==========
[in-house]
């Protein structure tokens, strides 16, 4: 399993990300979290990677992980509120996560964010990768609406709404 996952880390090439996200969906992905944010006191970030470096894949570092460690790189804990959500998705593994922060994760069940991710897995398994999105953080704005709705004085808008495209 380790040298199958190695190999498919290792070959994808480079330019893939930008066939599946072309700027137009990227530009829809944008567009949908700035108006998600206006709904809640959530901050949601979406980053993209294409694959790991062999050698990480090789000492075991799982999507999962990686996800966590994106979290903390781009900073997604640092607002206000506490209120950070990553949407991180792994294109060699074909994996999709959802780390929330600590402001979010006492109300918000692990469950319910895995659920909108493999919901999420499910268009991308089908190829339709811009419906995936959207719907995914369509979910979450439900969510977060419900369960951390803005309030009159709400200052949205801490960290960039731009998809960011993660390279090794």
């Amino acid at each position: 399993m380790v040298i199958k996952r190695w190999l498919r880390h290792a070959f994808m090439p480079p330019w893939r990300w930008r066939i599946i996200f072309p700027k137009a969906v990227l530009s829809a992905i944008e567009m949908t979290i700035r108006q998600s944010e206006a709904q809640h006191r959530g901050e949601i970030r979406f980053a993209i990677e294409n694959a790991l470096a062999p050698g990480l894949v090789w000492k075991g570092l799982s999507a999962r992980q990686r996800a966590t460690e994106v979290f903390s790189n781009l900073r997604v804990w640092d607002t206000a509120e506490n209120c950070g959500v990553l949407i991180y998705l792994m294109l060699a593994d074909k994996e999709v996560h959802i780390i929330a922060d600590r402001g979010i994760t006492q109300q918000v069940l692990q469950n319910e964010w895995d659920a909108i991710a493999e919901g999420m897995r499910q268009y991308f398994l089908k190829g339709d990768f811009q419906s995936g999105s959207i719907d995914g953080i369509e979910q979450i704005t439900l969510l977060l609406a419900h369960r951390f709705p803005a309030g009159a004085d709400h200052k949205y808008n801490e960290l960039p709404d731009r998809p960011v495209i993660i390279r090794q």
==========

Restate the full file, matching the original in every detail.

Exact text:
[in-house]
């Protein structure tokens, strides 16, 4: 399993990300979290990677992980509120996560964010990768609406709404 996952880390090439996200969906992905944010006191970030470096894949570092460690790189804990959500998705593994922060994760069940991710897995398994999105953080704005709705004085808008495209 380790040298199958190695190999498919290792070959994808480079330019893939930008066939599946072309700027137009990227530009829809944008567009949908700035108006998600206006709904809640959530901050949601979406980053993209294409694959790991062999050698990480090789000492075991799982999507999962990686996800966590994106979290903390781009900073997604640092607002206000506490209120950070990553949407991180792994294109060699074909994996999709959802780390929330600590402001979010006492109300918000692990469950319910895995659920909108493999919901999420499910268009991308089908190829339709811009419906995936959207719907995914369509979910979450439900969510977060419900369960951390803005309030009159709400200052949205801490960290960039731009998809960011993660390279090794």
């Amino acid at each position: 399993m380790v040298i199958k996952r190695w190999l498919r880390h290792a070959f994808m090439p480079p330019w893939r990300w930008r066939i599946i996200f072309p700027k137009a969906v990227l530009s829809a992905i944008e567009m949908t979290i700035r108006q998600s944010e206006a709904q809640h006191r959530g901050e949601i970030r979406f980053a993209i990677e294409n694959a790991l470096a062999p050698g990480l894949v090789w000492k075991g570092l799982s999507a999962r992980q990686r996800a966590t460690e994106v979290f903390s790189n781009l900073r997604v804990w640092d607002t206000a509120e506490n209120c950070g959500v990553l949407i991180y998705l792994m294109l060699a593994d074909k994996e999709v996560h959802i780390i929330a922060d600590r402001g979010i994760t006492q109300q918000v069940l692990q469950n319910e964010w895995d659920a909108i991710a493999e919901g999420m897995r499910q268009y991308f398994l089908k190829g339709d990768f811009q419906s995936g999105s959207i719907d995914g953080i369509e979910q979450i704005t439900l969510l977060l609406a419900h369960r951390f709705p803005a309030g009159a004085d709400h200052k949205y808008n801490e960290l960039p709404d731009r998809p960011v495209i993660i390279r090794q």